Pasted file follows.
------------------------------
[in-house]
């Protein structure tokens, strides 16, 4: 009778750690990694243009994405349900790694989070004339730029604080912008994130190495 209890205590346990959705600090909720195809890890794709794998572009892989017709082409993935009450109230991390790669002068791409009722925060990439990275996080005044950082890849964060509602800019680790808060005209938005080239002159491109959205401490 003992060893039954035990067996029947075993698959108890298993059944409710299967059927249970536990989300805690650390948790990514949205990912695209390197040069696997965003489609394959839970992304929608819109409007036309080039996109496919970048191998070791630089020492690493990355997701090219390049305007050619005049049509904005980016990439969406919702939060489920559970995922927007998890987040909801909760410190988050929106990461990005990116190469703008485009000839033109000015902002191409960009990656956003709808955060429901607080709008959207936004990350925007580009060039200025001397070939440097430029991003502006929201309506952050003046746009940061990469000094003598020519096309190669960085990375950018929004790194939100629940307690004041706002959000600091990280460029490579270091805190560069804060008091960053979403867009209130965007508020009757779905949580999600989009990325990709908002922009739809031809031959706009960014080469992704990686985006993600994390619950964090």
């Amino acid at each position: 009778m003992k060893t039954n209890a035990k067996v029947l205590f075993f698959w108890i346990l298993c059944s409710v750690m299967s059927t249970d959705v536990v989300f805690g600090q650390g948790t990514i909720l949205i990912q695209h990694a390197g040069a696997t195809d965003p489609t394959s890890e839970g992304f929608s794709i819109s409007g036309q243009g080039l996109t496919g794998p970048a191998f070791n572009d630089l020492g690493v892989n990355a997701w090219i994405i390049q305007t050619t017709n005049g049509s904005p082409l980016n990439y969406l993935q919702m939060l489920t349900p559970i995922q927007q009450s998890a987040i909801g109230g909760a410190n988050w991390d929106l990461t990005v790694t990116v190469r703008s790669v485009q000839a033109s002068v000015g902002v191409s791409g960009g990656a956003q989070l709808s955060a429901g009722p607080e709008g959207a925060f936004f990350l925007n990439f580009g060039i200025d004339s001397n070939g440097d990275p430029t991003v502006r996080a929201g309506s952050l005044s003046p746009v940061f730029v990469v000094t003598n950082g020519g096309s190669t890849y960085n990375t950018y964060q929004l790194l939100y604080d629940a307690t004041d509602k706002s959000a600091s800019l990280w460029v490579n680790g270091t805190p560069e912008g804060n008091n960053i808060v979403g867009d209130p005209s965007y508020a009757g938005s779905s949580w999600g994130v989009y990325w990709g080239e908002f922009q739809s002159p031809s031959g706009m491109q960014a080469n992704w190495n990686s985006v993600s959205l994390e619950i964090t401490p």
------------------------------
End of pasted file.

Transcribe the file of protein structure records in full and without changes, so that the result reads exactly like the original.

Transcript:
[in-house]
């Protein structure tokens, strides 16, 4: 009778750690990694243009994405349900790694989070004339730029604080912008994130190495 209890205590346990959705600090909720195809890890794709794998572009892989017709082409993935009450109230991390790669002068791409009722925060990439990275996080005044950082890849964060509602800019680790808060005209938005080239002159491109959205401490 003992060893039954035990067996029947075993698959108890298993059944409710299967059927249970536990989300805690650390948790990514949205990912695209390197040069696997965003489609394959839970992304929608819109409007036309080039996109496919970048191998070791630089020492690493990355997701090219390049305007050619005049049509904005980016990439969406919702939060489920559970995922927007998890987040909801909760410190988050929106990461990005990116190469703008485009000839033109000015902002191409960009990656956003709808955060429901607080709008959207936004990350925007580009060039200025001397070939440097430029991003502006929201309506952050003046746009940061990469000094003598020519096309190669960085990375950018929004790194939100629940307690004041706002959000600091990280460029490579270091805190560069804060008091960053979403867009209130965007508020009757779905949580999600989009990325990709908002922009739809031809031959706009960014080469992704990686985006993600994390619950964090």
């Amino acid at each position: 009778m003992k060893t039954n209890a035990k067996v029947l205590f075993f698959w108890i346990l298993c059944s409710v750690m299967s059927t249970d959705v536990v989300f805690g600090q650390g948790t990514i909720l949205i990912q695209h990694a390197g040069a696997t195809d965003p489609t394959s890890e839970g992304f929608s794709i819109s409007g036309q243009g080039l996109t496919g794998p970048a191998f070791n572009d630089l020492g690493v892989n990355a997701w090219i994405i390049q305007t050619t017709n005049g049509s904005p082409l980016n990439y969406l993935q919702m939060l489920t349900p559970i995922q927007q009450s998890a987040i909801g109230g909760a410190n988050w991390d929106l990461t990005v790694t990116v190469r703008s790669v485009q000839a033109s002068v000015g902002v191409s791409g960009g990656a956003q989070l709808s955060a429901g009722p607080e709008g959207a925060f936004f990350l925007n990439f580009g060039i200025d004339s001397n070939g440097d990275p430029t991003v502006r996080a929201g309506s952050l005044s003046p746009v940061f730029v990469v000094t003598n950082g020519g096309s190669t890849y960085n990375t950018y964060q929004l790194l939100y604080d629940a307690t004041d509602k706002s959000a600091s800019l990280w460029v490579n680790g270091t805190p560069e912008g804060n008091n960053i808060v979403g867009d209130p005209s965007y508020a009757g938005s779905s949580w999600g994130v989009y990325w990709g080239e908002f922009q739809s002159p031809s031959g706009m491109q960014a080469n992704w190495n990686s985006v993600s959205l994390e619950i964090t401490p």